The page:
It is said that Julius Caesar wanted to start the year on the Spring Equinox or the Winter Solstice, but the Senate, which traditionally took office on January 1st, the start of the Roman civil calendar year, wanted to keep January 1st as the start of the year, and Caesar yielded in a political compromise. Others opine that  January 1 of 45 B.C. was the date of a new moon and to change it would have been to invite bad luck according to the prevalent beliefs.

The Roman date-keepers initially misunderstood Caesar's instructions concerning the new calendar (according to Macrobius), and erroneously held every third year, rather than every fourth year, to be a leap year. There is some dispute as to exactly which years from 43 B.C. through to 8 A.D. were actually leap years, but a reconstruction which is consistent with the available evidence is that every third year following 43 B.C. (i.e. 40 B.C., 37 B.C., etc.) was a leap year, until 10 B.C., after which, according to this hypothesis, Augustus Caesar (Julius Caesar's successor) suspended leap years, reinstating them with the leap year of 4 A.D.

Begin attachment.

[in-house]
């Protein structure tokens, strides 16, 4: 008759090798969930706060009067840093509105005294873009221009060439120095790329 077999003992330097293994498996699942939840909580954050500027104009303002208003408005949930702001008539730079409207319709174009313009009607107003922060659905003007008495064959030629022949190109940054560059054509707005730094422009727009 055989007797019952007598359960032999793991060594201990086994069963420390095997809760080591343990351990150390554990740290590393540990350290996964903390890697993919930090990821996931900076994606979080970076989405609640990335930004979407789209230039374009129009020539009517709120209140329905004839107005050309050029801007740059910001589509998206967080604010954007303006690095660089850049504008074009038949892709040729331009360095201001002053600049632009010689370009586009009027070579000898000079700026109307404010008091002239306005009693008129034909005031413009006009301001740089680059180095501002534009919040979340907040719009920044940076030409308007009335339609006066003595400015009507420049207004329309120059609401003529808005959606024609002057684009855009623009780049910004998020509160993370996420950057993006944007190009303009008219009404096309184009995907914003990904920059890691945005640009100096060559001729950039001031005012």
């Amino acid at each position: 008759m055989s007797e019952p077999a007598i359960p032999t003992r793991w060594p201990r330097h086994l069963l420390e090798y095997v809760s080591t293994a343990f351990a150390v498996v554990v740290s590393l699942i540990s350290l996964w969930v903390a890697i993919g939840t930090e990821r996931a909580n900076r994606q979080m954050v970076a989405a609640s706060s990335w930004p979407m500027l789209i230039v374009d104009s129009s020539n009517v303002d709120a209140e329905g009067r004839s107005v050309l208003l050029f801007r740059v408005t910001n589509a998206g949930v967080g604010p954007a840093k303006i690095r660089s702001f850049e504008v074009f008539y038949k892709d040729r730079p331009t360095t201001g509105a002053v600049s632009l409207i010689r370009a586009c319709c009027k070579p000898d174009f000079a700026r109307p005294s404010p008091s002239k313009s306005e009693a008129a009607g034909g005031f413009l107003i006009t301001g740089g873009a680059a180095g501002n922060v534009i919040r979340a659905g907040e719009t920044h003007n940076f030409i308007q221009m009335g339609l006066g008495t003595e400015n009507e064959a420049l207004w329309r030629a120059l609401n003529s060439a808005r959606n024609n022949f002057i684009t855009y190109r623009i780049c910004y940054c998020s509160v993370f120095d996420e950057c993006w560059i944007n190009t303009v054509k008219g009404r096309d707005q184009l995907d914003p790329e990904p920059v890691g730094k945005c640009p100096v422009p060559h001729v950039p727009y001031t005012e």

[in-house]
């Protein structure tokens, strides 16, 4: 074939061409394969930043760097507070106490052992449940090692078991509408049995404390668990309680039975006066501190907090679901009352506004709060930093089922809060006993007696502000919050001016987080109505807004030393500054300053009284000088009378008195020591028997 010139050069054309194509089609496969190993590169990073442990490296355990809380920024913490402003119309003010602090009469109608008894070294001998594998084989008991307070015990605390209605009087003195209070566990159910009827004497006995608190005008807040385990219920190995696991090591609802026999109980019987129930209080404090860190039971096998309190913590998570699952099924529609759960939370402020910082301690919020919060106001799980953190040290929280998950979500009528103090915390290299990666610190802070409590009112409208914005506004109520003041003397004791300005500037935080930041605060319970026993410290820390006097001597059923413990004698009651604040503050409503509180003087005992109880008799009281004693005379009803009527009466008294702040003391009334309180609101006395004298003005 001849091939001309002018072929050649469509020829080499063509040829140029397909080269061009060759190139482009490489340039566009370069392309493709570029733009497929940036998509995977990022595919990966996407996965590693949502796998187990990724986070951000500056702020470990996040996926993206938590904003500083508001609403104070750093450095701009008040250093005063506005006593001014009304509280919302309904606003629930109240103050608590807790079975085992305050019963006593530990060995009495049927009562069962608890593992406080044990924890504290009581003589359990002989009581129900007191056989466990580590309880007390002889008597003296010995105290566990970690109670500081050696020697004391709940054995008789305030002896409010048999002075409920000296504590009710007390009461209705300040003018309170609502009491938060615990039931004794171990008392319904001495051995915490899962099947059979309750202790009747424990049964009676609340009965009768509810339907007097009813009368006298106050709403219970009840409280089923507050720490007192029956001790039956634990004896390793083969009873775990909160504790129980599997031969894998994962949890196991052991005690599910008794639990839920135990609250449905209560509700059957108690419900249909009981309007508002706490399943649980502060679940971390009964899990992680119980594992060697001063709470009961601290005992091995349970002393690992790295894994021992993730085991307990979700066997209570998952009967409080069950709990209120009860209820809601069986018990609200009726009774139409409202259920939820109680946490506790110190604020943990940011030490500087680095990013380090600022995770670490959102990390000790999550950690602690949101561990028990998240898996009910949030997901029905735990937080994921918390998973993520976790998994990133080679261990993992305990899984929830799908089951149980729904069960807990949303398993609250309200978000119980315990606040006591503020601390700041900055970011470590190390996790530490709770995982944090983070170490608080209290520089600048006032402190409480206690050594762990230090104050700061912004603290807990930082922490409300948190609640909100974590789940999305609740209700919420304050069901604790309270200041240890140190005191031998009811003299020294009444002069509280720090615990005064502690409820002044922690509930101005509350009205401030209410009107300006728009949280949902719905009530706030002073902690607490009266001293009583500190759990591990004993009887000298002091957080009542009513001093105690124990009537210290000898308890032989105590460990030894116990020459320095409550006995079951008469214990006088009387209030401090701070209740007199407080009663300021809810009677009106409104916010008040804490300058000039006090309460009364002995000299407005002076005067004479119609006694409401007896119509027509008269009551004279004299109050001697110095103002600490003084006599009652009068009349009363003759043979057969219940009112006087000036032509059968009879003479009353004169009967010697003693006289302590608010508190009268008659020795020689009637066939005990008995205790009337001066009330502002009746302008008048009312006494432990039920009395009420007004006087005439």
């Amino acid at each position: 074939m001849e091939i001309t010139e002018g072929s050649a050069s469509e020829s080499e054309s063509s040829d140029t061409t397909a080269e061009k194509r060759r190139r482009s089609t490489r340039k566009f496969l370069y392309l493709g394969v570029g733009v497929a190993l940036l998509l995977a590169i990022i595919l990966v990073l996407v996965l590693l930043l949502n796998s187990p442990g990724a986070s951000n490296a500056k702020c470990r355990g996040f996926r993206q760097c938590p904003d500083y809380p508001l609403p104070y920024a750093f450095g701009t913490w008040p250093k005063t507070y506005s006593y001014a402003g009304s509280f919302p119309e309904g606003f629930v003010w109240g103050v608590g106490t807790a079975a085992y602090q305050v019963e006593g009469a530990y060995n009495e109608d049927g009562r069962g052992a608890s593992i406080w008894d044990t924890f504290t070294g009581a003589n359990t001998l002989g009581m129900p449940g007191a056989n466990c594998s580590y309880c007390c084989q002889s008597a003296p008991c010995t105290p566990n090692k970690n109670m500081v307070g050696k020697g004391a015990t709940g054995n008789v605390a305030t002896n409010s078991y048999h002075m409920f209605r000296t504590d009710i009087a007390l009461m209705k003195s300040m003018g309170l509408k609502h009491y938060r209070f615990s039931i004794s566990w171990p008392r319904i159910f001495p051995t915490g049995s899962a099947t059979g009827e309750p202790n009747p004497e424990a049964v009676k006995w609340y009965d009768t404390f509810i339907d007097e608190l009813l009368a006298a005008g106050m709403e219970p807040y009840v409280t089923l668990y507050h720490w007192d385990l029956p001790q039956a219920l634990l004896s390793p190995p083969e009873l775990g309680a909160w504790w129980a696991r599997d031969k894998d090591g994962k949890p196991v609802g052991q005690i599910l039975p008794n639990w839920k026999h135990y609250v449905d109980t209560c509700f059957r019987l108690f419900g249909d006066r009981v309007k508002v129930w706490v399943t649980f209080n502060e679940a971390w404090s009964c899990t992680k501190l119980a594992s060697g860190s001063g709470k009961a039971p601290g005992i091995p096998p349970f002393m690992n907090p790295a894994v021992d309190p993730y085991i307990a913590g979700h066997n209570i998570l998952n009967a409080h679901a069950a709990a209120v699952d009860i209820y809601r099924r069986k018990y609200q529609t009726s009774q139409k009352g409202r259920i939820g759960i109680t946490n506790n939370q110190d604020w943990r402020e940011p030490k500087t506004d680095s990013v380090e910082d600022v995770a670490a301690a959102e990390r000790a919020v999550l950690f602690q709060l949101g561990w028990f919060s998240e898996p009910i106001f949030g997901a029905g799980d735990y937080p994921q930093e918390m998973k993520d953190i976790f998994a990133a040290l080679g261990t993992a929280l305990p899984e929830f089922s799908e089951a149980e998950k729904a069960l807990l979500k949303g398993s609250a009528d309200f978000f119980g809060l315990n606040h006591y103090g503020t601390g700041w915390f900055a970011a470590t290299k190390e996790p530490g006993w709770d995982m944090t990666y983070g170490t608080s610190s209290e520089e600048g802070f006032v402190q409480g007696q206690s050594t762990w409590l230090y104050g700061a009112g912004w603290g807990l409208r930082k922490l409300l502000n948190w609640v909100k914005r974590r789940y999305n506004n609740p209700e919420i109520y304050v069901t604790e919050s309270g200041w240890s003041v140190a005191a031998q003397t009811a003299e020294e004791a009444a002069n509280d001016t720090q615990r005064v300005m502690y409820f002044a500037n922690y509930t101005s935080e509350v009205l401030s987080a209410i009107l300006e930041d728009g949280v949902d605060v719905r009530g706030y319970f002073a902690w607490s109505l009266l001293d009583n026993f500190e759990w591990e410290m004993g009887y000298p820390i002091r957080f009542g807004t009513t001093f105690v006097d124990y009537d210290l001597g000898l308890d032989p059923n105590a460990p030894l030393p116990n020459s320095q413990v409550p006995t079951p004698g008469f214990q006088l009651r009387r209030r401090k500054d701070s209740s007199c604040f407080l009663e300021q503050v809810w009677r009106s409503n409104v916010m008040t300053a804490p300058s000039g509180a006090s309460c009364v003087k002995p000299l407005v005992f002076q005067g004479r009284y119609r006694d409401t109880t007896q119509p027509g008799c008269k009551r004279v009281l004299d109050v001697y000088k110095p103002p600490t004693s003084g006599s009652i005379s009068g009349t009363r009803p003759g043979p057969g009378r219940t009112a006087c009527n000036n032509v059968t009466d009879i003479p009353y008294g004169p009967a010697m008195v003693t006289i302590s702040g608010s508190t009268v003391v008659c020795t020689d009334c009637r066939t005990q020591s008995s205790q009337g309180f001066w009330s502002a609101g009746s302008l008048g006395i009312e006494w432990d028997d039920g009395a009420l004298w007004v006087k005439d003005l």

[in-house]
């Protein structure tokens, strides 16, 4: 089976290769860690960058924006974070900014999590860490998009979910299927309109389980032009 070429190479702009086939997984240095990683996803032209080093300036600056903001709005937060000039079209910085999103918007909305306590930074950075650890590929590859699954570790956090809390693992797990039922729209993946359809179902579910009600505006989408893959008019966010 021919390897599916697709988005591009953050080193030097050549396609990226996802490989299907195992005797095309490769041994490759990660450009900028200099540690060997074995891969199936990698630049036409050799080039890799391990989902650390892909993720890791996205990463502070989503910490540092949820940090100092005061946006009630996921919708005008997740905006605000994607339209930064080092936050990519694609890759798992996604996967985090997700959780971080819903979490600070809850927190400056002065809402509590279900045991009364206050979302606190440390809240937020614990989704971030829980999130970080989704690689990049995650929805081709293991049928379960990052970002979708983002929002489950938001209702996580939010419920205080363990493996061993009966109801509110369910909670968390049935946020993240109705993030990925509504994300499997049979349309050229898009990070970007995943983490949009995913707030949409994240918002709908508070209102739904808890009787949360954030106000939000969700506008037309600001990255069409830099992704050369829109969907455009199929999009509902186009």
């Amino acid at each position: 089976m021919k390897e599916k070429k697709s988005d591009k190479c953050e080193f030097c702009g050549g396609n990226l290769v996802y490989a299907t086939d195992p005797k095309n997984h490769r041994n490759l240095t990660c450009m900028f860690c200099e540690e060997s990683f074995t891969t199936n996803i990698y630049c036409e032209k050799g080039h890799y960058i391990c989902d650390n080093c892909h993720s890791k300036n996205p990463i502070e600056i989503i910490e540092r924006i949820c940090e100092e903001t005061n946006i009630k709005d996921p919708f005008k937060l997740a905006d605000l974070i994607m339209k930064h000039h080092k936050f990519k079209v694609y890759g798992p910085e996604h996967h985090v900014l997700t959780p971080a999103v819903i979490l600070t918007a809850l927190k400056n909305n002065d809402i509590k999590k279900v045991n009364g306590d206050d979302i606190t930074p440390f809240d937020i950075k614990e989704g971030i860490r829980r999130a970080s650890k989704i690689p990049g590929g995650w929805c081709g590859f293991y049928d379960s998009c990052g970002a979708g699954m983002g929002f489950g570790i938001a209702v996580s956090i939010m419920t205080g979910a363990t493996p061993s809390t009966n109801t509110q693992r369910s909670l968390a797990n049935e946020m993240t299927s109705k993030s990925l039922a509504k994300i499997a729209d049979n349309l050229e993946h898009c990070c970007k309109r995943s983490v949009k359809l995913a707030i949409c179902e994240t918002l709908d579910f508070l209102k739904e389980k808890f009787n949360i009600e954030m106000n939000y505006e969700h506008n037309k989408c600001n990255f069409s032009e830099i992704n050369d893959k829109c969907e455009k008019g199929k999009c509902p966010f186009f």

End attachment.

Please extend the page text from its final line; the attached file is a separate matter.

Another source of uncertainty regarding exact dating of days at this time derives from changes made by Augustus to the lengths of the months. According to some accounts, originally the month of February had 29 days and in leap years 30 days (unlike 28 and 29 now). It lost a day because at some point the fifth and six months of the old Roman calendar were renamed as Julius and Augustus respectively, in honor of their eponyms, and the number of days in August, previously 30, now became 31 (the same as the number of days in July), so that Augustus Caesar would not be regarded as inferior to Julius Caesar. The extra day needed for August was taken from the end of February. However there is still no certainty regarding these matters, so all dates prior to A.D. 4, when the Julian Calendar finally stabilized, are uncertain.